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Merrill on House Prices

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A few excerpts from a Merrill Lynch note on house prices:

Home prices nationally, as measured by the S&P CoreLogic Case-Shiller index are running at 6.0% yoy as of the latest data in July. Assuming some modest slowing into the end of the year, we believe we are on track for home prices to end up 5.0% this year, as measured by 4Q/4Q change. As we look ahead into next year, we expect the slowing in home prices to persist, leaving home price appreciation (HPA) of 3% at the end of 2019.

Home prices are ultimately anchored to a fair value which is a function of income growth. Based on the OECD’s methodology, we compare nominal Case-Shiller home prices with disposable income per capita, indexed to 100 in 1Q 2000 (Chart 4) which shows the overvaluation during the housing bubble given the irrational exuberance in the market and easy credit conditions. The housing bust left prices to tumble back below fair value. Based on our calculation, prices are once again overvalued on a national level, albeit not nearly as much as during the bubble period. Over time the overvaluation can be solved in two ways: 1) home prices grow at a rate below income for a period of time to close the gap; 2) home prices decline to correct the valuation difference. The pull to fair value can be quite strong.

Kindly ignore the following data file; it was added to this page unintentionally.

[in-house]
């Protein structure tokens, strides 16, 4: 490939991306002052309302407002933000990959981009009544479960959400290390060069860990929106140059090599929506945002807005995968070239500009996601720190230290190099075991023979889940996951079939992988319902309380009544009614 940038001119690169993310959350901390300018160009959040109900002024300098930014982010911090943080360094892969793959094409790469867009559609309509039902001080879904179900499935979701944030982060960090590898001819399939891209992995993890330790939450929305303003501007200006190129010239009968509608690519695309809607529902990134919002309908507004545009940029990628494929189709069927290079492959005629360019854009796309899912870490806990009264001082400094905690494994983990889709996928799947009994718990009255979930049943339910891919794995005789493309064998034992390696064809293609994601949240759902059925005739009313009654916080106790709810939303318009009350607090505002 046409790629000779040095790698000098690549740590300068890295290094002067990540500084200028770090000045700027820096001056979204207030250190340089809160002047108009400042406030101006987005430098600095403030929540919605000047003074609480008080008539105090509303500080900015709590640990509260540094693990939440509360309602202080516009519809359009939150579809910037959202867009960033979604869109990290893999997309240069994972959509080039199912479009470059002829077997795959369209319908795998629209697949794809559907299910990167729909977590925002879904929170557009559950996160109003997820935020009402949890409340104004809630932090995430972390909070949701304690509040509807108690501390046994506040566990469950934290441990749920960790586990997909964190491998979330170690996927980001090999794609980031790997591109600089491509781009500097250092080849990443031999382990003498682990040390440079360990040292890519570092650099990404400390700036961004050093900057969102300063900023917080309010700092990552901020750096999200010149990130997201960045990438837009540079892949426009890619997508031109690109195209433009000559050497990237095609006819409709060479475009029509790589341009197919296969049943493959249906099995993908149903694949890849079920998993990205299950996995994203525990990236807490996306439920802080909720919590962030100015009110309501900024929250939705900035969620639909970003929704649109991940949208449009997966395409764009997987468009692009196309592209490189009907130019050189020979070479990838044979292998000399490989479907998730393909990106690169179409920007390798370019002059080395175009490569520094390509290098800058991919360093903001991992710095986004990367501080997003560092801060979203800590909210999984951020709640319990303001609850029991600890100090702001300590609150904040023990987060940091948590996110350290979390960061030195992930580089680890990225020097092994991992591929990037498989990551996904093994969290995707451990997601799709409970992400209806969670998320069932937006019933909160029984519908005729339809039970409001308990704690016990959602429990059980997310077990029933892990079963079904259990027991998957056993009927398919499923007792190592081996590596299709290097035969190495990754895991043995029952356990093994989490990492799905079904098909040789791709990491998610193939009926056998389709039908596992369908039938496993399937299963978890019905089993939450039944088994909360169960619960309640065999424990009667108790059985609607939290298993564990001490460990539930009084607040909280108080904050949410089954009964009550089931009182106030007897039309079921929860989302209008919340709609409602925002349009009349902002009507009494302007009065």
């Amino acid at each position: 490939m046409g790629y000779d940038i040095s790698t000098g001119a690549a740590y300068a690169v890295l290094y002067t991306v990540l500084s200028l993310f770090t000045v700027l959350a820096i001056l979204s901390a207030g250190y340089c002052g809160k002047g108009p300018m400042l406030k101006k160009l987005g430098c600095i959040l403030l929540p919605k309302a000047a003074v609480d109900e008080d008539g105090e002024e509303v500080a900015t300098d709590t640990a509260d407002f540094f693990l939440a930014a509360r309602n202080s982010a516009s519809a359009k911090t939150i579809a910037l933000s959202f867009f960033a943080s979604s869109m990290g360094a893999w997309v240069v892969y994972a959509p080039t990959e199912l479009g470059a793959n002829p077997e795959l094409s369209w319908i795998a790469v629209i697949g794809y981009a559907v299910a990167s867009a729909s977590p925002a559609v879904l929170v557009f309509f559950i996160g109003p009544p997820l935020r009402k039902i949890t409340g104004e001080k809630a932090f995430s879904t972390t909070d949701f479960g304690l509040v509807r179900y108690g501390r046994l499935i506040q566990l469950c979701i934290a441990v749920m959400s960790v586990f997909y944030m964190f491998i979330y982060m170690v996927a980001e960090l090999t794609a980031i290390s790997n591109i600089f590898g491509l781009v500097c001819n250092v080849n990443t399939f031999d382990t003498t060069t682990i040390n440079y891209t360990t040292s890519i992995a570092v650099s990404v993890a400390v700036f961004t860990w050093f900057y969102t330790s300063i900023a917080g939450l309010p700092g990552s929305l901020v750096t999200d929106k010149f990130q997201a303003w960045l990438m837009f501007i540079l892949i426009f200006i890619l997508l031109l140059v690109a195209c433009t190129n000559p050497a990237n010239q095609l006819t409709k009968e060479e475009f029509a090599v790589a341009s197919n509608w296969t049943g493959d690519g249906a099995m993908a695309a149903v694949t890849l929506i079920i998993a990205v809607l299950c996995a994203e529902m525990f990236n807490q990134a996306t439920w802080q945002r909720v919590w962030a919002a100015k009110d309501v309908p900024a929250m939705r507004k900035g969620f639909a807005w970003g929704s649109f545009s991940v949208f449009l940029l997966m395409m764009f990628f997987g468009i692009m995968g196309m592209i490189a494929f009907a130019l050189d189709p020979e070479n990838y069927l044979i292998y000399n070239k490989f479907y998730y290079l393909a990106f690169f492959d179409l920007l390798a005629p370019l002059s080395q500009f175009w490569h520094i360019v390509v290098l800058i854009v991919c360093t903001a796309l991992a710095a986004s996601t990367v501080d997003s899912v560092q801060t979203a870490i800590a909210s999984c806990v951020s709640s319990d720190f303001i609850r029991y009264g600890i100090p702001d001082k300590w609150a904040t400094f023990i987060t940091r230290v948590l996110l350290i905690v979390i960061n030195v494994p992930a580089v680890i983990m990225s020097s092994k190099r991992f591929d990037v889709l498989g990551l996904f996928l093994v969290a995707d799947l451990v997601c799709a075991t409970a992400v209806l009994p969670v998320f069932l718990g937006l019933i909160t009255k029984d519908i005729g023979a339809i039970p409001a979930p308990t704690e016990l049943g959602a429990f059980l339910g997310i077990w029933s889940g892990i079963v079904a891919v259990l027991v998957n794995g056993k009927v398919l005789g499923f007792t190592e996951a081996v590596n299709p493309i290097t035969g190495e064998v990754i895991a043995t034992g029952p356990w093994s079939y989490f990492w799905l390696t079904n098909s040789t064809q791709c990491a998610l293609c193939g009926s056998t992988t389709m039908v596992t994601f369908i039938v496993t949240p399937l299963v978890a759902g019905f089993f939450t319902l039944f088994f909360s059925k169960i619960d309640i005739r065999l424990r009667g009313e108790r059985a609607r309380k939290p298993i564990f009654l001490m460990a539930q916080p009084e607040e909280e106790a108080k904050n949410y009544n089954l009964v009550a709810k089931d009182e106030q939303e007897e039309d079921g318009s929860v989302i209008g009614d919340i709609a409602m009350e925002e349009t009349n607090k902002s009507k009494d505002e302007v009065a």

Click on graph for larger image.

This chart from Merrill Lynch shows their calculation of house prices vs. disposable income.
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